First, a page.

Chung-Yen Lin 1 Fan-Kai Lin 1 Chieh Hua Lin 1 Li-Wei Lai 1 Hsiu-Jun Hsu 1 Shu-Hwa Chen 0 1 Chao A. Hsiung 1 0 Institute of Zoology , Academia Sinica, 128 Academia Road Sec. 2, Nankang, Taipei, Taiwan 1 Division of Biostatistics and Bioinformatics, National Health Research Institutes , 35 Keyan Road, Zhunan Town, Miaoli County 350, Taiwan POWER, the PhylOgenetic WEb Repeater, is a webbased service designed to perform user-friendly pipeline phylogenetic analysis. POWER uses an open-source LAMP structure and infers genetic distances and phylogenetic relationships using wellestablished algorithms (ClustalW and PHYLIP). POWER incorporates a novel tree builder based on the GD library to generate a high-quality tree topology according to the calculated result. POWER accepts either raw sequences in FASTA format or user-uploaded alignment output files. Through a user-friendly web interface, users can sketch a tree effortlessly in multiple steps. After a tree has been generated, users can freely set and modify parameters, select tree building algorithms, refine sequence alignments or edit the tree topology. All the information related to input sequences and the processing history is logged and downloadable for the user's reference. Furthermore, iterative tree construction can be performed by adding sequences to, or removing them from, a previously submitted job. POWER is accessible at http://power.nhri.org.tw. - Phylogenetic analysis in biological macromolecule sequences is an important and common strategy for research into evolution and taxonomy. One major advantage of the proposed approach is that it estimates evolutionary distance using genetic information instead of traditional, standard morphological measurements (1,2). Therefore, biologists frequently utilize phylogenetic analysis to present or interpret sequence data. The significant quantity and constant multiplication of macromolecular sequences in public databanks can be a huge biological resource if researchers can efficiently extract information from a wide range of species to analyze and develop a sophisticated theory to determine phylogeny (2,3). A phylogenetic analysis process for a collection of nucleic acid sequences or protein sequences typically requires successive steps of multiple sequence alignment (MSA), a phylogenetic analysis and a tree builder for final presentation. Several standalone software and web-based servers have been developed for these steps. First, an MSA is conducted using ClustalW in the command mode (4,5), GUI ClustalX (6) or Internet-based bioinformatics services, such as those of the Centre for Molecular and Biomolecular Informatics (SWISS EMBnet node server, EBI), the Bioinformatics Institute (Institute for Chemical Research, Kyoto University) and the Baylor College of Medicine. Next, the phylogenetic relationships among target sequences can be analyzed using software packages such as PHYLIP (7) and WebPHYLIP (8) based on prealigned sequences from the MSA results. The tree file resulting from this step is in text format and is displayed using tree plotting programs such as DRAWTREE, WebPHYLIP, TREEVIEW, NJPLOT (9), ATV (10), PhyloDraw (11) and DRAWGRAM in the PHYLIP package. A standalone software package, MEGA2 (12), can also be employed to create tree topologies from the MSA results. Other commercial or free packages and utilities supporting phylogenetic analysis of macromolecular data are also available (13). A comprehensive list of these phylogeny programs can be found on the PHYLIP website (http://evolution. genetics.washington.edu/phylip.html). Since each step is normally conducted separately, effort cannot be avoided in data formatting and transferring. Consequently, the process is tedious and time consuming. Some web servers, such as PhyloBLAST (14), provide a chained phylogenetic analysis process. However, these programs are not designed for general-purpose phylogenetic analysis processes. For example, PhyloBLAST is designed specifically for analyzing protein sequences. The phylogenetic analysis function of PhyloBLAST initially performs an MSA on sequences obtained from a BLAST search. Users cannot define their own parameters in these chained processes. Tree plotting also causes problems during the final step. Some tree building utilities produce branch-crossing trees or label-overlapping topologies when managing a large number of input sequences. Such incorrectly displayed results are difficult to interpret and confusing to users (11). Web applications cannot always successfully visualize graphical trees because of problems with postscript conversion, incompatibility of different Java virtual machines and server errors. This article presents a web-based application, PhylOgenetic WEb Repeater (POWER), to conduct phylogenetic analysis of protein and nucleic acid sequences efficiently. POWER seamlessly integrates the three steps of phylogenetic analysis. MSA and phylogenetic analysis are executed using the wellestablished methods ClustalW and PHYLIP. With the novel tree builder presented here, a graphical tree can be constructed without problems of branch-crossing and label-overlapping. Through a simple interface, users can analyze molecules effortlessly using default settings and can also modify parameters. Starting from a sequence input in FASTA format, an MSA report and a final tree image, as a PNG file, are automatically generated. Instead of real-time manipulation on the web, POWER provides a link or delivers an optional email message to inform the user that the job has been completed. The link in the result page allows users to manipulate their primary input items, retrieve all the files and repeatedly optimize the resulting trees. manipulation. After users verify all the parameters through the guiding steps and submit their jobs, the process enters system mode, during which the POWER daemon, called POWERD, takes over the process. All input sequences in a query are parsed and stored in a temporary database as the source of entries for the following analysis. For system security, reliability and automatic bounce handling, POWER is equipped with the Qmail (http://cr.yp.to/ qmail.html) SMTP server to send users email notification messages when requested. To optimize system performance, the POWER daemon can process up to four jobs simultaneously. POWERD calls the appropriate analysis programs depending on user-defined parameters. Eventually, a phylogenetic tree file (*.treefile) is generated. The system then returns to user mode. PHYLIP output files are processed by a tree image maker written in PHP, which calls on the GD library modules for high-quality graphical display in PNG format. By optimizing the relative distance between nodes, the tree builder creates an optimized tree topology which avoids improper crossing of branches and overlapping of sequence identifiers. Normally, a phylogenetic analysis job is completed within a matter of minutes and its result is displayed directly in the same web browser window after the job is done. If a job takes longer than expected, the user can save the link provided in the result page as a bookmark to check later or input an email address on the job submission page to be notified by the POWER daemon when the job is complete. By clicking on the hyperlink provided in the email, the user can retrieve the final output trees. The result page has three parts, Tree Image, Job Information and Download Area. The arrangement of branches in the tree image can be flipped and rotated directly on the result webpage by clicking on any branching point. Additionally, users can download all output files including tree images from the Download Area, and can remove or add some sequences and run the analysis again. SYSTEM IMPLEMENTATION Parameter collection, job processing and result display The POWER system is built with an open-source LAMP structure: Linux (operating system), Apache (web server), MySQL (relational database) and PHP (html-embedded scripting language). POWER conducts MSA and phylogenetic analysis using algorithms from ClustalW v1.83 (5) and the PHYLIP package v3.5 (7). Users can adjust most ClustalW and PHYLIP parameters. The ClustalW and PHYLIP source code was modified for system integration, and all output file names were normalized to prevent name conflicts among different jobs. The POWER system separates a job into two modes, user mode and system mode (Figure 1). In user mode, POWER users can manipulate all the parameters for MSA and phylogenetic analysis and view the results on a web browser. Initially, users should define sequence type (nucleotides or amino acids) and input data (by pasting sequences directly into a form or uploading a pre-edited file). Both raw sequence data in FASTA format and aligned data in PHYLIP-compatible format are permissible. POWER guides the user step by step through the whole analysis process. Although POWER runs well with the default parameter settings, the parameters for MSA and phylogenetic analysis can be adjusted for advanced POWER integrates several novel features for parallel calculation and an optimized database structure for parameter collection, job processing and result visualization. Several programs were written specifically for the system, including the sequence preprocessor, file format converter, topology illustrator and job controller. Users can easily manipulate the parameters using online help and query logs for iterative jobs. This work involved constructing a simple and friendly user interface with default parameters for quick analysis and the option to define specific parameter settings. The system covers almost all combinations of ClustalW and PHYLIPS parameter settings and provides online help for each step to satisfy most needs to analyze molecular evolution. Using the graphical tool, users can easily interpret a phylogenetic tree without improper crossing. Tree building iteration is a common process among biologists trying to find a proper tree topology. Tracking changes in a tree resulting from repeated parameter tuning and addition or deletion of sequences is difficult. POWER overcomes this problem by providing detailed logs of user-defined parameters, all output files and process history. In summary, this work presents a web service, POWER, that seamlessly and flexibly combines successive steps of phylogenetic analysis. The system, which is based on welldeveloped algorithms including ClustalW and PHYLIP, can conveniently and reliably align sequences and depict trees of many biological macromolecules. POWER is intended to assist biologists from a broad range of disciplines and is likely to be particularly helpful for non-experts. ACKNOWLEDGEMENTS The authors would like to thank the National Health Research Institutes, Taiwan (Bioinformatics Core Laboratory) and the National Science Council, Taiwan (National Science and Technology Program for Genomic Medicine) for financially supporting this research under Contract Nos BS-092PP-05 and NSC 92-3112-B-400-007-Y. Funding to pay the Open Access publication charges for this article was provided by National Science Council, Taiwan. Conflict of interest statement. None declared.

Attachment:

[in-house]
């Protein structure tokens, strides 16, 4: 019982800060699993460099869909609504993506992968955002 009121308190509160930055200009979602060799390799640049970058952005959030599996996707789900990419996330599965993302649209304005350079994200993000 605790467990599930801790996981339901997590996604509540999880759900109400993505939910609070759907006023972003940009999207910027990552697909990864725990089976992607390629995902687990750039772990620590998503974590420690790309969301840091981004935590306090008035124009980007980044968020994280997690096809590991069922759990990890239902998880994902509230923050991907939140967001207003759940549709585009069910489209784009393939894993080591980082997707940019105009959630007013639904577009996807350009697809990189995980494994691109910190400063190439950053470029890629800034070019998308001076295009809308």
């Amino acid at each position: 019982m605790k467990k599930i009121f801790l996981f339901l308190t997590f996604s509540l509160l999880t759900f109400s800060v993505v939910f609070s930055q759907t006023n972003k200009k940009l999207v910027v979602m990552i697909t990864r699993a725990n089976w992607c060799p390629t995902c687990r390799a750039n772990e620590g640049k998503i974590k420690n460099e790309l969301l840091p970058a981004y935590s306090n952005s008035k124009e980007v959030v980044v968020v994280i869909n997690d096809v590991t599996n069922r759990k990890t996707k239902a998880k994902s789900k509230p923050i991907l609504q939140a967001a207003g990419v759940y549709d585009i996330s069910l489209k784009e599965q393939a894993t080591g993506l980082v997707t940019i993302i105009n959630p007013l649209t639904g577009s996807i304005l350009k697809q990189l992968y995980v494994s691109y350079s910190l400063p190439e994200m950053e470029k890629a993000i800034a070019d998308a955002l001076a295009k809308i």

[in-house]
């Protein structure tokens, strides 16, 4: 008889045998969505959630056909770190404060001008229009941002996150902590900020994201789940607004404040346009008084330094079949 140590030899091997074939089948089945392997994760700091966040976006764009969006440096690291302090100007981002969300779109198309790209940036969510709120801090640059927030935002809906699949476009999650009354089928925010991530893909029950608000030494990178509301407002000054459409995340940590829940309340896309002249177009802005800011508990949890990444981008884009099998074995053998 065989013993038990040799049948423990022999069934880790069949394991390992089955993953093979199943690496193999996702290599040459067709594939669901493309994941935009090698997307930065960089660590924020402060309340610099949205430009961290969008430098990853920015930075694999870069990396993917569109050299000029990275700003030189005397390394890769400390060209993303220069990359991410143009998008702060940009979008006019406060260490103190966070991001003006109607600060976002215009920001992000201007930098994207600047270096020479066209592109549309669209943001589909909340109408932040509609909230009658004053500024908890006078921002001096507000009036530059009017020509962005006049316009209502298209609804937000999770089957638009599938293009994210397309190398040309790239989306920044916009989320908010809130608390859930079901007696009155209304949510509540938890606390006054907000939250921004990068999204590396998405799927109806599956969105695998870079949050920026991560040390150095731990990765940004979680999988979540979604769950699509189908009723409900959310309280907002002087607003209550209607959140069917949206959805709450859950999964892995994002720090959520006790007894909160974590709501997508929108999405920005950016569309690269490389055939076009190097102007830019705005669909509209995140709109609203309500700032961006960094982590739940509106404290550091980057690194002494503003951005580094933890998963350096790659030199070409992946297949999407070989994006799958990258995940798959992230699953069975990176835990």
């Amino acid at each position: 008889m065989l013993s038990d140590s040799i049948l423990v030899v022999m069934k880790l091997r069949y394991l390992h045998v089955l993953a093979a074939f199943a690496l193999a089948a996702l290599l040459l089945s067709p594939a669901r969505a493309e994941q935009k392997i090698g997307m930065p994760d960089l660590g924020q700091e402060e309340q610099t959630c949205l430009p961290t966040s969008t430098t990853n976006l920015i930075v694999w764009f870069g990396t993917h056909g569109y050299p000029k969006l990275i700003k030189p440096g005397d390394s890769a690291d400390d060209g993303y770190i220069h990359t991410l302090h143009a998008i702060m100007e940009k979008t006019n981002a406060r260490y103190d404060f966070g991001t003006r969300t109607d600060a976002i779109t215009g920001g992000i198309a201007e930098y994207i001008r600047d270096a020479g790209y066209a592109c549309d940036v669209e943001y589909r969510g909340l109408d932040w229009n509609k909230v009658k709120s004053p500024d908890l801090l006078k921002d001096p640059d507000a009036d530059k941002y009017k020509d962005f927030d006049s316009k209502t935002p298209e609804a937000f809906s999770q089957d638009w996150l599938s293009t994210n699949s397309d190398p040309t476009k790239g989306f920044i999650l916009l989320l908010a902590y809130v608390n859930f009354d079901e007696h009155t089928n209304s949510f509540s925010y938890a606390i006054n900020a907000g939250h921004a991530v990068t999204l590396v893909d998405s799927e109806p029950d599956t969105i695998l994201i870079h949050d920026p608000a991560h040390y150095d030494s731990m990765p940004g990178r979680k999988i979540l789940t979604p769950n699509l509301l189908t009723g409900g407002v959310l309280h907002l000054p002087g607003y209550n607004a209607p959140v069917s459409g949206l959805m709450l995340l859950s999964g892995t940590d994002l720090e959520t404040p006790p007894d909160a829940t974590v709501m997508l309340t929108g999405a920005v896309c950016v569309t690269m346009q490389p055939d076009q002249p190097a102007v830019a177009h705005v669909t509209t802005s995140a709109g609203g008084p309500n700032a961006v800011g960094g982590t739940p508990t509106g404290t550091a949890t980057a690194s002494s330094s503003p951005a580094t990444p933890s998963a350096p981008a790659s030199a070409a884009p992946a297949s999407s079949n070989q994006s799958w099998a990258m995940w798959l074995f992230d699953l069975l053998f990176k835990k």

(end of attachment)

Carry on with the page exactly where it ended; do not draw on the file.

This is a preview of a remote PDF: https://nar.oxfordjournals.org/content/33/suppl_2/W553.full.pdf

Chung-Yen Lin, Fan-Kai Lin, Chieh Hua Lin, Li-Wei Lai, Hsiu-Jun Hsu, Shu-Hwa Chen, Chao A. Hsiung. POWER: PhylOgenetic WEb Repeater—an integrated and user-optimized framework for biomolecular phylogenetic analysis, Nucleic Acids Research, 2005, W553-W556, DOI: 10.1093/nar/gki494